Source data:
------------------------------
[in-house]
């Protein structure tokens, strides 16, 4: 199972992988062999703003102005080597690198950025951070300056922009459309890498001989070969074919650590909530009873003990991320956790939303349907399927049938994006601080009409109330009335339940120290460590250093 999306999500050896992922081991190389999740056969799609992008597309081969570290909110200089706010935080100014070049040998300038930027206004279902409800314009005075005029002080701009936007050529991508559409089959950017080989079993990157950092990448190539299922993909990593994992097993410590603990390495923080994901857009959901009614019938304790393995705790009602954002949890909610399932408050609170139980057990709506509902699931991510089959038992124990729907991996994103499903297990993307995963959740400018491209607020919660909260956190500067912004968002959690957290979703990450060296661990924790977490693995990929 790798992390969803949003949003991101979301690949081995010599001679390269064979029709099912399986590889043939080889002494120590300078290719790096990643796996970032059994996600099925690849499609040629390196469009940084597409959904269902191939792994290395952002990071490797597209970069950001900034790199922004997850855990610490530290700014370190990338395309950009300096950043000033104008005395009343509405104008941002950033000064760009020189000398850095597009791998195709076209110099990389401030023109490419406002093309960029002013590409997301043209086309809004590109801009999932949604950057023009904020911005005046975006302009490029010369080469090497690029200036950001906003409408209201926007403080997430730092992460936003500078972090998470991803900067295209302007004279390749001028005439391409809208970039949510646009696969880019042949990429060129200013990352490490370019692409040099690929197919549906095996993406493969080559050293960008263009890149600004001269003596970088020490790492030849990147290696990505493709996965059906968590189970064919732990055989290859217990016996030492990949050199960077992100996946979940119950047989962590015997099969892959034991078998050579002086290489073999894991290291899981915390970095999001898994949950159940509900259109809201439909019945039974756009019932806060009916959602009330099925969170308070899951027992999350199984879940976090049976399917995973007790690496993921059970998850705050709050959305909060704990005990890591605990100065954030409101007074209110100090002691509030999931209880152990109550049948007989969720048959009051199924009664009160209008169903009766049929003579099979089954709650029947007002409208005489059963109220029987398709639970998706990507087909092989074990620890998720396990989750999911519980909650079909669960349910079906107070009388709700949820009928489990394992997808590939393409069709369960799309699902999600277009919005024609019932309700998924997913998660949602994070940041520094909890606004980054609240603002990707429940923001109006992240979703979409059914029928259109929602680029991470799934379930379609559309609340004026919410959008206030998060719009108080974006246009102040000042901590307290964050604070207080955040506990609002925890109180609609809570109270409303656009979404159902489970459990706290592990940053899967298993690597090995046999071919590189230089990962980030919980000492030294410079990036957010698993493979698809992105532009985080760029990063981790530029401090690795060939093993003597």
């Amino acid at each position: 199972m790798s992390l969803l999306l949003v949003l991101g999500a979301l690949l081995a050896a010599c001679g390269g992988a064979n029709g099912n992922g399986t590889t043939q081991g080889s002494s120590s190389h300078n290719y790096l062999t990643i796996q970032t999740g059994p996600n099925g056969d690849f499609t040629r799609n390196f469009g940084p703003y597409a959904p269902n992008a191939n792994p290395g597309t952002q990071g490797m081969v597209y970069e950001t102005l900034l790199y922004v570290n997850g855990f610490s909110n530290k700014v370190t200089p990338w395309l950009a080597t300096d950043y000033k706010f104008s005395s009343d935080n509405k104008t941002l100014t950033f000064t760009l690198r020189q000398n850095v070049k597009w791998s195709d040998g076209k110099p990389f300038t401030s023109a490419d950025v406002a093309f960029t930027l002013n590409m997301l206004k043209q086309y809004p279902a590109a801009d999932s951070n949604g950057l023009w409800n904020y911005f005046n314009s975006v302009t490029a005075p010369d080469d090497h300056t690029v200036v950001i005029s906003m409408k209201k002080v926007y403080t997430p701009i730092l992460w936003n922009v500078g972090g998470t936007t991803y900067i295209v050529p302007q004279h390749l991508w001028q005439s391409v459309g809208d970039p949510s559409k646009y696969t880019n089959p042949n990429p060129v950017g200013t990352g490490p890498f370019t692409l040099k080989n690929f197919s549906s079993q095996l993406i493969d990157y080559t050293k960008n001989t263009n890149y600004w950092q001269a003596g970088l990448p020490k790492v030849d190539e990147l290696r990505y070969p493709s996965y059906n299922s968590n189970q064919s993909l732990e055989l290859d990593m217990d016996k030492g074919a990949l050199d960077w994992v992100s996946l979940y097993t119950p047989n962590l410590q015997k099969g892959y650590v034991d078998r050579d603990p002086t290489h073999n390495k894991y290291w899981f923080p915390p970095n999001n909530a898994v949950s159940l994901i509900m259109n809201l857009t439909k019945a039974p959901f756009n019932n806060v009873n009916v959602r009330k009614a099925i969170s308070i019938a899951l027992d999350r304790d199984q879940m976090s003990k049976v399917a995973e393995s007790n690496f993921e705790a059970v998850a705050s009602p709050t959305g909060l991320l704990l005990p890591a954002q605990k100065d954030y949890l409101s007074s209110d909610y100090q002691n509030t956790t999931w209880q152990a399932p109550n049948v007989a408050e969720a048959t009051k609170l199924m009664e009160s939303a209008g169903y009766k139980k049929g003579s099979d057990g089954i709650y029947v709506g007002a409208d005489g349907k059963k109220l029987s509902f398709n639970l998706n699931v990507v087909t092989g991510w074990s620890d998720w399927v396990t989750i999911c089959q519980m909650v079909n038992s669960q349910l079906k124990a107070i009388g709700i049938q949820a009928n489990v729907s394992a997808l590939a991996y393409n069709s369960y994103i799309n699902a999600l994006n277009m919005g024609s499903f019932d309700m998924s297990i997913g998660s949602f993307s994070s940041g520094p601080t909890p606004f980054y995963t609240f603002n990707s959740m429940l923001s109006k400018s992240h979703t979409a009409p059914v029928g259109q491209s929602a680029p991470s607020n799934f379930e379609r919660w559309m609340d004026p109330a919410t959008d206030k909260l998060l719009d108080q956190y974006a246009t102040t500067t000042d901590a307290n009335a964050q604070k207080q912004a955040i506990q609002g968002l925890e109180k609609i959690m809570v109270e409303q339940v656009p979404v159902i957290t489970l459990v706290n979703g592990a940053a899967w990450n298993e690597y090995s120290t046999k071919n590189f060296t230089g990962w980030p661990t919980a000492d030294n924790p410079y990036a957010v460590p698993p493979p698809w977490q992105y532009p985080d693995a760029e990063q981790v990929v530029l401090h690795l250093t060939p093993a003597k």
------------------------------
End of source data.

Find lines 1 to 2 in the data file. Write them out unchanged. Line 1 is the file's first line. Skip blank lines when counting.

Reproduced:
[in-house]
């Protein structure tokens, strides 16, 4: 199972992988062999703003102005080597690198950025951070300056922009459309890498001989070969074919650590909530009873003990991320956790939303349907399927049938994006601080009409109330009335339940120290460590250093 999306999500050896992922081991190389999740056969799609992008597309081969570290909110200089706010935080100014070049040998300038930027206004279902409800314009005075005029002080701009936007050529991508559409089959950017080989079993990157950092990448190539299922993909990593994992097993410590603990390495923080994901857009959901009614019938304790393995705790009602954002949890909610399932408050609170139980057990709506509902699931991510089959038992124990729907991996994103499903297990993307995963959740400018491209607020919660909260956190500067912004968002959690957290979703990450060296661990924790977490693995990929 790798992390969803949003949003991101979301690949081995010599001679390269064979029709099912399986590889043939080889002494120590300078290719790096990643796996970032059994996600099925690849499609040629390196469009940084597409959904269902191939792994290395952002990071490797597209970069950001900034790199922004997850855990610490530290700014370190990338395309950009300096950043000033104008005395009343509405104008941002950033000064760009020189000398850095597009791998195709076209110099990389401030023109490419406002093309960029002013590409997301043209086309809004590109801009999932949604950057023009904020911005005046975006302009490029010369080469090497690029200036950001906003409408209201926007403080997430730092992460936003500078972090998470991803900067295209302007004279390749001028005439391409809208970039949510646009696969880019042949990429060129200013990352490490370019692409040099690929197919549906095996993406493969080559050293960008263009890149600004001269003596970088020490790492030849990147290696990505493709996965059906968590189970064919732990055989290859217990016996030492990949050199960077992100996946979940119950047989962590015997099969892959034991078998050579002086290489073999894991290291899981915390970095999001898994949950159940509900259109809201439909019945039974756009019932806060009916959602009330099925969170308070899951027992999350199984879940976090049976399917995973007790690496993921059970998850705050709050959305909060704990005990890591605990100065954030409101007074209110100090002691509030999931209880152990109550049948007989969720048959009051199924009664009160209008169903009766049929003579099979089954709650029947007002409208005489059963109220029987398709639970998706990507087909092989074990620890998720396990989750999911519980909650079909669960349910079906107070009388709700949820009928489990394992997808590939393409069709369960799309699902999600277009919005024609019932309700998924997913998660949602994070940041520094909890606004980054609240603002990707429940923001109006992240979703979409059914029928259109929602680029991470799934379930379609559309609340004026919410959008206030998060719009108080974006246009102040000042901590307290964050604070207080955040506990609002925890109180609609809570109270409303656009979404159902489970459990706290592990940053899967298993690597090995046999071919590189230089990962980030919980000492030294410079990036957010698993493979698809992105532009985080760029990063981790530029401090690795060939093993003597």